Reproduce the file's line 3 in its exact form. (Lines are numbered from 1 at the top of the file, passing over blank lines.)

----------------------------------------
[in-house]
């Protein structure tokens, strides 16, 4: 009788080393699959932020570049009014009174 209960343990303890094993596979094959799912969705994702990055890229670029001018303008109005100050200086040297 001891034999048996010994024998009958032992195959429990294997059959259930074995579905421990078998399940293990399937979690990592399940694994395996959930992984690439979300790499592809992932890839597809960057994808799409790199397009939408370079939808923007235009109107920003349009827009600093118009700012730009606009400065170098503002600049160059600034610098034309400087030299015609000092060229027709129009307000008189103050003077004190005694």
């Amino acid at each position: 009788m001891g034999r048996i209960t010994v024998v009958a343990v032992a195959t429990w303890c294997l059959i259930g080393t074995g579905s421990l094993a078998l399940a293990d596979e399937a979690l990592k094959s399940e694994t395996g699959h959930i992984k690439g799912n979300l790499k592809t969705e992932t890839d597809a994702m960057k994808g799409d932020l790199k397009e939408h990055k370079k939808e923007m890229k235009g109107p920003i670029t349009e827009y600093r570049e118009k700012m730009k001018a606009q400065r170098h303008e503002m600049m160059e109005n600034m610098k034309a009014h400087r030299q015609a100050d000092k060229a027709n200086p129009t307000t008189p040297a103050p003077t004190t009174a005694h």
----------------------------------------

């Amino acid at each position: 009788m001891g034999r048996i209960t010994v024998v009958a343990v032992a195959t429990w303890c294997l059959i259930g080393t074995g579905s421990l094993a078998l399940a293990d596979e399937a979690l990592k094959s399940e694994t395996g699959h959930i992984k690439g799912n979300l790499k592809t969705e992932t890839d597809a994702m960057k994808g799409d932020l790199k397009e939408h990055k370079k939808e923007m890229k235009g109107p920003i670029t349009e827009y600093r570049e118009k700012m730009k001018a606009q400065r170098h303008e503002m600049m160059e109005n600034m610098k034309a009014h400087r030299q015609a100050d000092k060229a027709n200086p129009t307000t008189p040297a103050p003077t004190t009174a005694h």